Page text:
Biodegradable coating sprayed on food keeps it fresh for 50% longer

A move in the ripe direction? Biodegradable coating can be sprayed on food to keep it fresh for 50% longer – and it could replace plastic packaging in supermarkets

  • Packaging uses fibres made from polysaccharides – carbohydrates found in food
  • Fibres are spun from a heating device, before being ‘shrink-wrapped’ over foods 
  • The fibres are laced with thyme oil, citric acid and nisin – naturally occurring antimicrobial ingredients that fight spoilage 

There’s nothing more annoying than leaving leftovers in the fridge, only to find they’ve gone off when you go to use them.

But they days of having to chuck out your leftovers could be a thing of the past, thanks to a new biodegradable coating.

Researchers from Rutgers School of Public Health have developed a coating that can be sprayed on food – and say it keeps products fresh for 50 per cent longer.

The team hopes their plant-based coating could soon replace plastic packaging in supermarkets.

Researchers from Rutgers School of Public Health have developed a coating that can be sprayed on food – and say it keeps leftovers fresh for 50 per cent longer

Fibres are spun from a heating device that resembles a hair dryer, before being ‘shrink-wrapped’ over foods including avocados or steaks

What is it made of? 

The packaging uses fibres made from polysaccharides – the most abundant carbohydrates found in food.

These fibres are spun from a heating device that resembles a hair dryer, before being ‘shrink-wrapped’ over foods including avocados or steaks.

The fibres are laced with thyme oil, citric acid and nisin – naturally occurring antimicrobial ingredients that fight spoilage and pathogenic microorganisms such as E. coli and listeria.

Once you’re ready to eat the food, the coating can be rinsed off with water, and degrades in soil within three days.

‘We knew we needed to get rid of the petroleum-based food packaging that is out there and replace it with something more sustainable, biodegradable and nontoxic,’ said Philip Demokritou, an author of the study.

‘And we asked ourselves at the same time, “Can we design food packaging with a functionality to extend shelf life and reduce food waste while enhancing food safety?”

‘What we have come up with is a scalable technology, which enables us to turn biopolymers, which can be derived as part of a circular economy from food waste, into smart fibres that can wrap food directly.

‘This is part of new generation, “smart” and “green” food packaging.’

The packaging uses fibres made from polysaccharides – the most abundant carbohydrates found in food.

These fibres are spun from a heating device that resembles a hair dryer, before being ‘shrink-wrapped’ over foods including avocados or steaks.

The fibres are laced with thyme oil, citric acid and nisin – naturally occurring antimicrobial ingredients that fight spoilage and pathogenic microorganisms such as E. coli and listeria.

The coating can not only help to prevent spoilage, but is also sturdy enough to prevent bruising, according to the team.

Once you’re ready to eat the food, the coating can simply be rinsed off with water, and degrades in soil within three days.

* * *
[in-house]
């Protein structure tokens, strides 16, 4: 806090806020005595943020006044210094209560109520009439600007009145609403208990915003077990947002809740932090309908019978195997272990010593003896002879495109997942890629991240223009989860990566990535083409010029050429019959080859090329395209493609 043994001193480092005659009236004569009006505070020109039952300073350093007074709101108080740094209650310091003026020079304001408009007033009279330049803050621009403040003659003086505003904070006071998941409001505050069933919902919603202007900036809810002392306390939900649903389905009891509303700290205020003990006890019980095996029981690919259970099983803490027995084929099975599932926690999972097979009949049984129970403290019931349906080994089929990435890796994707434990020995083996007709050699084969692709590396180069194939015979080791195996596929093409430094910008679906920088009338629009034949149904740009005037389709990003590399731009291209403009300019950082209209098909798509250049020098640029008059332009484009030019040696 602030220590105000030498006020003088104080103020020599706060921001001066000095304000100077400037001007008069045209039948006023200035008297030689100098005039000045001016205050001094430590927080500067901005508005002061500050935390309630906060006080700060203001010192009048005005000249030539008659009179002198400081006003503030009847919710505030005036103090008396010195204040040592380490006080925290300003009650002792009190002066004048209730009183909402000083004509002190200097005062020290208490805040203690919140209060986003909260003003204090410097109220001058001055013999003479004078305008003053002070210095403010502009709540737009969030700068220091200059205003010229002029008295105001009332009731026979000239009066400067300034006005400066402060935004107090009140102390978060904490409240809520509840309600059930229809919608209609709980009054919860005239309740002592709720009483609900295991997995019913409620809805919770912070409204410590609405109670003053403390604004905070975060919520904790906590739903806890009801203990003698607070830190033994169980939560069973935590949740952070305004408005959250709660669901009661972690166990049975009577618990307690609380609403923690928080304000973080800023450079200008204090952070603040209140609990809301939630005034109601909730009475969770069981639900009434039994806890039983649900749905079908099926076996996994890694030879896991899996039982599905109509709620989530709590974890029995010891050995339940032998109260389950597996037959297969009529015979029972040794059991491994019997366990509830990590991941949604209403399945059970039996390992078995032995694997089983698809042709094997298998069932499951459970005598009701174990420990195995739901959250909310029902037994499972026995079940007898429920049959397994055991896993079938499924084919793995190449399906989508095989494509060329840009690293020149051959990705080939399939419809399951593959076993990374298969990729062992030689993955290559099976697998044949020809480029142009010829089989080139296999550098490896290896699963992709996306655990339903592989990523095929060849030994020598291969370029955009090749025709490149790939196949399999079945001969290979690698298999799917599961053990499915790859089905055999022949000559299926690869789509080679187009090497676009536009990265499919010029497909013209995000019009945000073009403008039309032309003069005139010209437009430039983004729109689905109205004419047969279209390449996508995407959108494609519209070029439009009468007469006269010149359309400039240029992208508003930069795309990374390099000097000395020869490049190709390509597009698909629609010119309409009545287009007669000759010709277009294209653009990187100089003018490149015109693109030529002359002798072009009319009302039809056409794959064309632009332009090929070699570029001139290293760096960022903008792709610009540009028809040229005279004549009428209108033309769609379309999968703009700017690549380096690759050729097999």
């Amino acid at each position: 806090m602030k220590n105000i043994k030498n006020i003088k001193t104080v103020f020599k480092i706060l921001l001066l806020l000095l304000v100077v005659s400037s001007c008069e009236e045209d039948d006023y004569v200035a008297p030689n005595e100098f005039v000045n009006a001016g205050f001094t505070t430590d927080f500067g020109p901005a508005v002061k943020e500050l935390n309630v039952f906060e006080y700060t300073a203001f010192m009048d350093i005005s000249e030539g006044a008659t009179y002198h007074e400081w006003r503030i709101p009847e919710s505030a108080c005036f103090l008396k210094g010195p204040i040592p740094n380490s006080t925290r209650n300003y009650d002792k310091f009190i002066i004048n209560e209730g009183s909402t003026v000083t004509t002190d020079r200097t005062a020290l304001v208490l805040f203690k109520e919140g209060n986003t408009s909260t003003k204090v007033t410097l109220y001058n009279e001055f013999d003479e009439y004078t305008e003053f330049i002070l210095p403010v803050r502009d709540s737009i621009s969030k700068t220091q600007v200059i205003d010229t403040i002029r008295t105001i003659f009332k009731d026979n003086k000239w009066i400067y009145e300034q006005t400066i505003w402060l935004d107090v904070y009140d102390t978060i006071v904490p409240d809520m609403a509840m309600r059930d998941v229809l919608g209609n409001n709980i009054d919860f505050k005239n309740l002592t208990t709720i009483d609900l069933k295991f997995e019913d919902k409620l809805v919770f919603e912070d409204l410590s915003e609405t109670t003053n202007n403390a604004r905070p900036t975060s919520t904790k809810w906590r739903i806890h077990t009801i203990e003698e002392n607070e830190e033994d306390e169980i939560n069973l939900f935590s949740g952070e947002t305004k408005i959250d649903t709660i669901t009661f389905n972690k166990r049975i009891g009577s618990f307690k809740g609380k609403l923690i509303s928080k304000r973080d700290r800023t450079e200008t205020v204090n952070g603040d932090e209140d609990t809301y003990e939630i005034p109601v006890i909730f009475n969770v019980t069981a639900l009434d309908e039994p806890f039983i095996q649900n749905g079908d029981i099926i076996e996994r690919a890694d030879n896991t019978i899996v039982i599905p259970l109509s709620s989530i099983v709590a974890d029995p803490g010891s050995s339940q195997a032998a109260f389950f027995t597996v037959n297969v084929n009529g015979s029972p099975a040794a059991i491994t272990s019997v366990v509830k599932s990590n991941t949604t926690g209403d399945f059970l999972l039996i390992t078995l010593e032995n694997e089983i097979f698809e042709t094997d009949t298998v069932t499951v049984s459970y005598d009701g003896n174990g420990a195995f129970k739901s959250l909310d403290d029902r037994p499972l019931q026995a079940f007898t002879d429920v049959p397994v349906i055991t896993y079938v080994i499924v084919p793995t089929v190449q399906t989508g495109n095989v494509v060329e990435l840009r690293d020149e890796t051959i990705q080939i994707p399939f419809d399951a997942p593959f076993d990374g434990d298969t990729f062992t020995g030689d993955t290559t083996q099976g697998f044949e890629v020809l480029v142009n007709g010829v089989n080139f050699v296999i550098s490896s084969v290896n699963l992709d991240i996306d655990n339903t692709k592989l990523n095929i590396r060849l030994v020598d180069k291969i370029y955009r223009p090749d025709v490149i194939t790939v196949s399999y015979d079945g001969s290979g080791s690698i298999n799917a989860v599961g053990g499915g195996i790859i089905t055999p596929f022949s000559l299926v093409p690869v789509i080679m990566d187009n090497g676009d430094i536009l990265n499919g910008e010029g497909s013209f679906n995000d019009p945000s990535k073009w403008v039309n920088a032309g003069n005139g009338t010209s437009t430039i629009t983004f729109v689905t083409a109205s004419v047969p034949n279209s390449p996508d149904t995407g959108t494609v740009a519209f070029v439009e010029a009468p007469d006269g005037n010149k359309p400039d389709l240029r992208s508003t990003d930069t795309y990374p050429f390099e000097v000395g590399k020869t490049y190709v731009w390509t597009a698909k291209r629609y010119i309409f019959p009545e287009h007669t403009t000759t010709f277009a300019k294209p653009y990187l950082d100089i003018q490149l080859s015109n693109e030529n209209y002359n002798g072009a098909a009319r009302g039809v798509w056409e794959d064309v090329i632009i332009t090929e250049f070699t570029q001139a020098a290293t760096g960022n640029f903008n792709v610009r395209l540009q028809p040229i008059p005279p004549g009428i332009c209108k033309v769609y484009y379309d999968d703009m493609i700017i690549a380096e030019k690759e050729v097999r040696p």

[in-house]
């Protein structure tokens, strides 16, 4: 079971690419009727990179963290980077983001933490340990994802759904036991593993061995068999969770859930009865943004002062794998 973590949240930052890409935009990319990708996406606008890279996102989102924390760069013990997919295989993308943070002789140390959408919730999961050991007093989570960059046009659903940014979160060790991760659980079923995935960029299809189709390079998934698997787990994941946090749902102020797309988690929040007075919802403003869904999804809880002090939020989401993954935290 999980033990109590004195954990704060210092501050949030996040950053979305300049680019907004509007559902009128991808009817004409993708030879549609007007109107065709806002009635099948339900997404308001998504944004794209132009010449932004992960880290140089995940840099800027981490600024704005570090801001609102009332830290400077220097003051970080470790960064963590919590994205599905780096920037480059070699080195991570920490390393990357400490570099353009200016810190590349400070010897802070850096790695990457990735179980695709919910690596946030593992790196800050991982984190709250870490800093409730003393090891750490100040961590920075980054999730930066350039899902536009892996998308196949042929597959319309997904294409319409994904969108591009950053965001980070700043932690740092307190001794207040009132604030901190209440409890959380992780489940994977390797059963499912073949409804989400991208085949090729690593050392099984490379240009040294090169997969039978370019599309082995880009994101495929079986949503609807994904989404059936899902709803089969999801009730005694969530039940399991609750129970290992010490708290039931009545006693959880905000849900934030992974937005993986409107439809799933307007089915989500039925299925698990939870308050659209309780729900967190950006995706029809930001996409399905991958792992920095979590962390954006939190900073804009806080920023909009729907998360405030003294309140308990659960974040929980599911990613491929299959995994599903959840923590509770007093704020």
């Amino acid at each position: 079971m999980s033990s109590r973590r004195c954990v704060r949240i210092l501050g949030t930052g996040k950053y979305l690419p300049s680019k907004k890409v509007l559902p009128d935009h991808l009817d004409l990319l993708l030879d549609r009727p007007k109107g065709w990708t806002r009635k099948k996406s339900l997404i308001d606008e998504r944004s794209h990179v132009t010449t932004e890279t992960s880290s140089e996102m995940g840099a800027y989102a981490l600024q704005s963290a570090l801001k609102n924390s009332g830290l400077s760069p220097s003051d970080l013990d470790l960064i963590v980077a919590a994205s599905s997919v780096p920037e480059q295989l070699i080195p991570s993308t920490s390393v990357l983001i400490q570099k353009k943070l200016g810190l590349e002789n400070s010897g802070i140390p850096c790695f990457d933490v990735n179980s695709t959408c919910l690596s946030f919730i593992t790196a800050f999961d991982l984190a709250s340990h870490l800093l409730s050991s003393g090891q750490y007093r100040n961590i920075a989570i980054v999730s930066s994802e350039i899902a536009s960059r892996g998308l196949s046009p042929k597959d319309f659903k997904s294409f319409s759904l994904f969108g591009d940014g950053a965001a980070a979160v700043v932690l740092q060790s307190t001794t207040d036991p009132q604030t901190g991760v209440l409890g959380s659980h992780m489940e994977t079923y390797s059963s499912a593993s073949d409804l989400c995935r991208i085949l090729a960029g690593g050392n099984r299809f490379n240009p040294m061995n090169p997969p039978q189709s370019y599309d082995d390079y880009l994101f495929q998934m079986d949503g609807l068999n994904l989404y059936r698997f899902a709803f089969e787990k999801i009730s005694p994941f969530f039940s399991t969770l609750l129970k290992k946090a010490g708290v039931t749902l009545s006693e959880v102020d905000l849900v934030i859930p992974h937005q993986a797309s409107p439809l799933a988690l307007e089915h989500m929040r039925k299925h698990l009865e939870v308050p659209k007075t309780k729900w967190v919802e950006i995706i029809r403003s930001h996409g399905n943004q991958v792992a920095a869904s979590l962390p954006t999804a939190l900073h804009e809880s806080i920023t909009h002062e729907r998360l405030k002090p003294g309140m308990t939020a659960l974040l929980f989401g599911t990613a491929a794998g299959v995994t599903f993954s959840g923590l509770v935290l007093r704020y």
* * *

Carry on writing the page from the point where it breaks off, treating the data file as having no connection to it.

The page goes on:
During testing on avocados, the researchers found that the coating helped to extend the fruit’s shelf-life 50 per cent.

Best of all, the researchers have shown the scalability of their approach. 

While popular fibre-production techniques currently spin fibres at a rate of 0.01 grams/minute, the researchers’ new technique can produce fibres at a much higher production rate of 0.2 grams/minute.  

The team hopes the new packaging could help with efforts to curb the use of plastics in supermarkets.

‘Over the past 50 to 60 years, during the Age of Plastic, we’ve placed 6 billion metric tons of plastic waste into our environment,’ Dr Demokritou said.

‘They are out there degrading slowly. 

‘And these tiny fragments are making it into the water we drink, the food we eat and the air we breathe.’

HOW MUCH RECYCLING ENDS UP IN LANDFILL?

Every day, millions of us drop a plastic bottle or cardboard container into the recycling bin – and we feel we’re doing our bit for the environment.

But what we may not realise is that most plastic never gets recycled at all, often ending up in landfill or incineration depots instead.

Of 30 billion plastic bottles used by UK households each year, only 57 per cent are currently recycled, with half going to landfill, half go to waste.

Most plastic never gets recycled at all, often ending up in landfill or incineration depots instead. Around 700,000 plastic bottles a day end up as litter

Around 700,000 plastic bottles a day end up as litter.

This is largely due to plastic wrapping around bottles that are non-recyclable. 

Every year, the UK throws away 2.5 billion ‘paper’ cups, amounting to 5,000 cups a minute. 

Shockingly, less than 0.4 per cent of these are recycled.

Most cups are made from cardboard with a thin layer of plastic. 

This has previously posed issues with recycling but can now be removed. 

Five specialist recycling plants in the UK have the capacity to recycle all the cups used on our high-streets.  

Ensuring the paper cups end up in these plants and are not discarded incorrectly is one of the biggest issues facing the recycling of the paper vessels. 

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